Unfortunately, revenue in that business was severely impacted by external events and was not at all predictable, earnings before tax over the past five years were negligible (in fact, small losses) and the business was very reliant for business development, operations and marketing function on the owner, who was wanting to exit!
‘Okay,’ said the young guy. ‘So, after considering those questions, how do you arrive at a value?’
Well, I said, in terms of you and your partner going through these questions, it really should not be so much about assigning a $ value, as about using the process to pressure-test whether you are building value or not, and better understanding the levers for creating value. That will make you a better business owner and manager; more attuned to the critical drivers of value.
Are you paying yourself enough?
There’s one other important question, I told him – a threshold question you should ask even before those listed above: Did the business make a surplus after it paid you, as working partners, a reasonable market-related salary/wage for your personal exertion? If so, does that surplus amount seem enough for the risk, stress and obligations you have in the business?
The young guy jumped in: ‘Yeah, a good salary is important!’
Yes, I said, and unfortunately the owner I met yesterday was probably paying themselves 50% of what one would determine as a fair and reasonable market rate.
Ultimately, in the sustainable earnings concept we talked about earlier, FME is calculated based on a fully costed business, which encompasses all the expenses for the people, plant, materials and other items needed to run the business, including the personal exertion of the owners working in it.
So, when it comes time to value a business, if an owner is only paying themselves 50% of the market rate for their work, a reputable valuer will add on some additional expense to account for that.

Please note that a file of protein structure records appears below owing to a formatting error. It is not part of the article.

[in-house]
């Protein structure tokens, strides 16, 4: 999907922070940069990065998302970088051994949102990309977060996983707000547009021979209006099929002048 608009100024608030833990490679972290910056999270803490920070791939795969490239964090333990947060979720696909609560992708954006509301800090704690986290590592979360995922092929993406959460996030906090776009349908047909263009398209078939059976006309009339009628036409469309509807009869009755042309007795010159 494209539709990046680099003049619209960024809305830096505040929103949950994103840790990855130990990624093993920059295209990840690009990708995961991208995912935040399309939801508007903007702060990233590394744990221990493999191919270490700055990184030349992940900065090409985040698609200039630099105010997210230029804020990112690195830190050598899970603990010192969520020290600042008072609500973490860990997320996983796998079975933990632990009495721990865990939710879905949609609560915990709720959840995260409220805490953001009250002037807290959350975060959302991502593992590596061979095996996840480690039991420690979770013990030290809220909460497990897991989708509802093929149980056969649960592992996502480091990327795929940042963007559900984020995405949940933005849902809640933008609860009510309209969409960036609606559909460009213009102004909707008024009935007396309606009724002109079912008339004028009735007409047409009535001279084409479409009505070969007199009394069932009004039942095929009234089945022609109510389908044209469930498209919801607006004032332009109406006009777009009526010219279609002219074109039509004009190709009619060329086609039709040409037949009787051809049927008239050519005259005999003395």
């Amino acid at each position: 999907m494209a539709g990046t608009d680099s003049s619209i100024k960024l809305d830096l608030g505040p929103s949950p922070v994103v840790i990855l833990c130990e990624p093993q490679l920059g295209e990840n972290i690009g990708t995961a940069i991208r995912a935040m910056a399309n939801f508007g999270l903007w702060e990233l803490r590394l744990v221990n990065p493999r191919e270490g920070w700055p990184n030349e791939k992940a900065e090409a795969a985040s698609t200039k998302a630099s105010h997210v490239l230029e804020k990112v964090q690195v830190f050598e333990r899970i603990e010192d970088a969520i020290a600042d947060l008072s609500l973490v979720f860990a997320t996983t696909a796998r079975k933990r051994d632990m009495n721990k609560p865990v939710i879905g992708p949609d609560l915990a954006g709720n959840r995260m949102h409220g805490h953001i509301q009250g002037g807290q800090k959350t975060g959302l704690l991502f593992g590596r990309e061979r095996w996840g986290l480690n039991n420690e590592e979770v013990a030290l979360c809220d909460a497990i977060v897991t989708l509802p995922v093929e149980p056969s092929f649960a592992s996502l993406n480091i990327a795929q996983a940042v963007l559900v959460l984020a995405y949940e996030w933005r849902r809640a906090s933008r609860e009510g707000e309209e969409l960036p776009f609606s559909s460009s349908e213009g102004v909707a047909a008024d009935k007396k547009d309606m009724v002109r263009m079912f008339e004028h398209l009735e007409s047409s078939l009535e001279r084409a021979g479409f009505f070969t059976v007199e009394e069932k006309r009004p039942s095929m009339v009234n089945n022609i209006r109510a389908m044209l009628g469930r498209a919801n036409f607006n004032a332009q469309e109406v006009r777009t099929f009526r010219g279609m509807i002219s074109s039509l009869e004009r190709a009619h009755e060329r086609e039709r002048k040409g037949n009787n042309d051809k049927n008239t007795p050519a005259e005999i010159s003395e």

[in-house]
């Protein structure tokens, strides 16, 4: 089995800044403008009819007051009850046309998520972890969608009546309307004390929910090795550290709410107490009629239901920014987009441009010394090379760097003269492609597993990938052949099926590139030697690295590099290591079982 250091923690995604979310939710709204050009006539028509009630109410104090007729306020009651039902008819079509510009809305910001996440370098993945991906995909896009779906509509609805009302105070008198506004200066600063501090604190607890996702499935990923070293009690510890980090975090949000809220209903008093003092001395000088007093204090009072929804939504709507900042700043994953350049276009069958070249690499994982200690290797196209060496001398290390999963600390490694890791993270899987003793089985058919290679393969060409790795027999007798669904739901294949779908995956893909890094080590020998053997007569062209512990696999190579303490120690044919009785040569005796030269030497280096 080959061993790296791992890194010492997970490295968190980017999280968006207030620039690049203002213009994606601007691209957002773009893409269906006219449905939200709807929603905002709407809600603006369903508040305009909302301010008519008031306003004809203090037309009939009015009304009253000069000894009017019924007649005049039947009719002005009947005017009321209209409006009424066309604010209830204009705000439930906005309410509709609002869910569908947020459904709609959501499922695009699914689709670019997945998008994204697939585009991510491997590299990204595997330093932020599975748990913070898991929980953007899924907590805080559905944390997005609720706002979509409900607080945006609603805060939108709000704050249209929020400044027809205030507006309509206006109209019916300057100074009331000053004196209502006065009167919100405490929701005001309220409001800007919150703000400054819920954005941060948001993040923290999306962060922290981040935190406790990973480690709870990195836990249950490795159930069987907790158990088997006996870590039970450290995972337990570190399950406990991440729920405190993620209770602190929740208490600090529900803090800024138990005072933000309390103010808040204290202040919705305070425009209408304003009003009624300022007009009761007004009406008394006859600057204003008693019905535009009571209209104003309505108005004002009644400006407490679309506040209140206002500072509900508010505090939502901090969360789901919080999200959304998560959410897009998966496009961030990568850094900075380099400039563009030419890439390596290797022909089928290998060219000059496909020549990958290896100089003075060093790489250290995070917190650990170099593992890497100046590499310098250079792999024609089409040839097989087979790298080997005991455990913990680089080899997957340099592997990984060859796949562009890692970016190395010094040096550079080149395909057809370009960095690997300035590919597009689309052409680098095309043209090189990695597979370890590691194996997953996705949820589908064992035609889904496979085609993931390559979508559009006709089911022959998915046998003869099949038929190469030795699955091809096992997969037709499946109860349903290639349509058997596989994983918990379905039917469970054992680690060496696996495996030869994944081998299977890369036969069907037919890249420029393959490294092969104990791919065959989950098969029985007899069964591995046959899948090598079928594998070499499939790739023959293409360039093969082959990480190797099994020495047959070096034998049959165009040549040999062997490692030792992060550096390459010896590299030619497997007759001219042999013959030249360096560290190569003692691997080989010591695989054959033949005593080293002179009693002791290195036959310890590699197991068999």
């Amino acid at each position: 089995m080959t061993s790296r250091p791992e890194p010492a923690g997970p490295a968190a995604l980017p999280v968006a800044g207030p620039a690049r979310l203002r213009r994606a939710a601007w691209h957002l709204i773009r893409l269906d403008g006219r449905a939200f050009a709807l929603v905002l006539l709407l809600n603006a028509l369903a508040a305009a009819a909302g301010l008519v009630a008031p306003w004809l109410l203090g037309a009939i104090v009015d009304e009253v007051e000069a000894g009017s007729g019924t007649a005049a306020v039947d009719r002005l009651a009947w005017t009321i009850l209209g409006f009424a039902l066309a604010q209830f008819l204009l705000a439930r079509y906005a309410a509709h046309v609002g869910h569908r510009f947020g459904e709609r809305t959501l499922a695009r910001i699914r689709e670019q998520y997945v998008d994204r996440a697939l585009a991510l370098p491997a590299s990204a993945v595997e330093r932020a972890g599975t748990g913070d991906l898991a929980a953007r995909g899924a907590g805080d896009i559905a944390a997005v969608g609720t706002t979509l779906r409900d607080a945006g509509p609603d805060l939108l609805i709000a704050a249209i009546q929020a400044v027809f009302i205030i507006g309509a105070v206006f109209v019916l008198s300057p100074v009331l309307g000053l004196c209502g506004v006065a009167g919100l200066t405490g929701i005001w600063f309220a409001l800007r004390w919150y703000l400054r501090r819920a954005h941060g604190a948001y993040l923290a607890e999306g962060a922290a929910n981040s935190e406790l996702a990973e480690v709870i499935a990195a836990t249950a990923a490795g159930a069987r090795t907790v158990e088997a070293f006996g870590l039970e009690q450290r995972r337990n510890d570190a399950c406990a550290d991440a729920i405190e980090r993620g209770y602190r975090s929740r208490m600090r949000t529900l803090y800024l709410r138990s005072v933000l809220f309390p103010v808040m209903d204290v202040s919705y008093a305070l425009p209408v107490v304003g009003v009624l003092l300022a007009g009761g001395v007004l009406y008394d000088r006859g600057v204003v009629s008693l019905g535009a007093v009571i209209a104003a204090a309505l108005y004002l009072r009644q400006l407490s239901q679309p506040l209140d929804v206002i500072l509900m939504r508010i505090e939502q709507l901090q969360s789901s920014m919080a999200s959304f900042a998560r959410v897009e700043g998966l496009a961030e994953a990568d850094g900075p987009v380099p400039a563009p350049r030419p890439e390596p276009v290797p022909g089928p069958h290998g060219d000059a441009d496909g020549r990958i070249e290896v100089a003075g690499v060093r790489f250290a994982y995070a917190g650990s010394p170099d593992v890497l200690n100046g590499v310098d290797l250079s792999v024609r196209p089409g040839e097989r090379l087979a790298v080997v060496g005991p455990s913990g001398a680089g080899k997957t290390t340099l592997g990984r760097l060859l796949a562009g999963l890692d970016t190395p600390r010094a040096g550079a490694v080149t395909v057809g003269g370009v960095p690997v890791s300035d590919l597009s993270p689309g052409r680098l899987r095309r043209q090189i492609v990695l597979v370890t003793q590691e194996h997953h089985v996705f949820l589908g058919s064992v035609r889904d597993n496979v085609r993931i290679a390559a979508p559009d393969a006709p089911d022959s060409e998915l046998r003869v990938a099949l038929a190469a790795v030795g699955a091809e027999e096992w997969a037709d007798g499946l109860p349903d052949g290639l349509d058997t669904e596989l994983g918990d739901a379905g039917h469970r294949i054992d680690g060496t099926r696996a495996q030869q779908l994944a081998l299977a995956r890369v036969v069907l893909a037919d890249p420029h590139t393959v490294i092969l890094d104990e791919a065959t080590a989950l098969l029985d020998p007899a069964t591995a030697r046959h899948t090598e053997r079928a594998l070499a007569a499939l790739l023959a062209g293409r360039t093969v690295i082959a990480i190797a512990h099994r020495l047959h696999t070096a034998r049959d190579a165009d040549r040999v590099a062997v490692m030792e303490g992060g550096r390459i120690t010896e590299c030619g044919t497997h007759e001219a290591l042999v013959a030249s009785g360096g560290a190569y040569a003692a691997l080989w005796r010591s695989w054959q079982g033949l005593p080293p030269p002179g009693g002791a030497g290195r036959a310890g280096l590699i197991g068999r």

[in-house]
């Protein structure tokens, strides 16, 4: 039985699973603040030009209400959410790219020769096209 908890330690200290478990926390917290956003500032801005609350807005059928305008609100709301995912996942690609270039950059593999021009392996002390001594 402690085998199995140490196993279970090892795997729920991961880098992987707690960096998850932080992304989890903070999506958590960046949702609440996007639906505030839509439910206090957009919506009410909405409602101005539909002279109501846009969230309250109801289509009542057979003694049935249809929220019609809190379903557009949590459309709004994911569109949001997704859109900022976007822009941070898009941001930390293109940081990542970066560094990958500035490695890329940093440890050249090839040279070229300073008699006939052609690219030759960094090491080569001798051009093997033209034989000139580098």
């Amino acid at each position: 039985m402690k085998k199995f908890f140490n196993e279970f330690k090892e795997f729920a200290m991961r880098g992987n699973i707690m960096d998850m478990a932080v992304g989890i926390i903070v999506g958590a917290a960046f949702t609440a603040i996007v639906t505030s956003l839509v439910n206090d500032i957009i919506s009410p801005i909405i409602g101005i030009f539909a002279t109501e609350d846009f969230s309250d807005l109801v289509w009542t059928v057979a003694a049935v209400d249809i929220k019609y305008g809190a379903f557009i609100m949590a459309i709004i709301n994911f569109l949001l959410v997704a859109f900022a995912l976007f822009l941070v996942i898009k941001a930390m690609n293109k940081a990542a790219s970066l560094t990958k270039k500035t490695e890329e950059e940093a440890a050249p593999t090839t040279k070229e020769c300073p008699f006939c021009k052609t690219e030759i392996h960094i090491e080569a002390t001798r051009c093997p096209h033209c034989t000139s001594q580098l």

[Note: That’s not to say you can’t or shouldn’t choose to pay yourself a modest amount and account for the rest via payment of dividends or other means – that’s an entirely separate issue and one on which you should seek your accountant’s or tax agent’s advice.]
Take responsibility for your business value
Engaging the services of a professional, reputable business valuer will obviously provide a much greater depth of analysis of your business position than asking yourself these questions, but a business valuer is not a silver bullet. For example, a professional valuation conducted once every five or 10 years is no substitute for asking yourself these questions at least once a year, and then acting on your findings.
Our advice is to check in with an accredited valuer every two to three years and, in the meantime, take responsibility for your own business value by regularly assessing whether you are building value, or detracting from it.
If you would like to know more about the questions to consider and/or would like assistance with a business valuation to get you started on managing the value of your business, please contact the JPAbusiness team on 02 6360 0360 or 02 9893 1803 for a confidential, obligation-free discussion.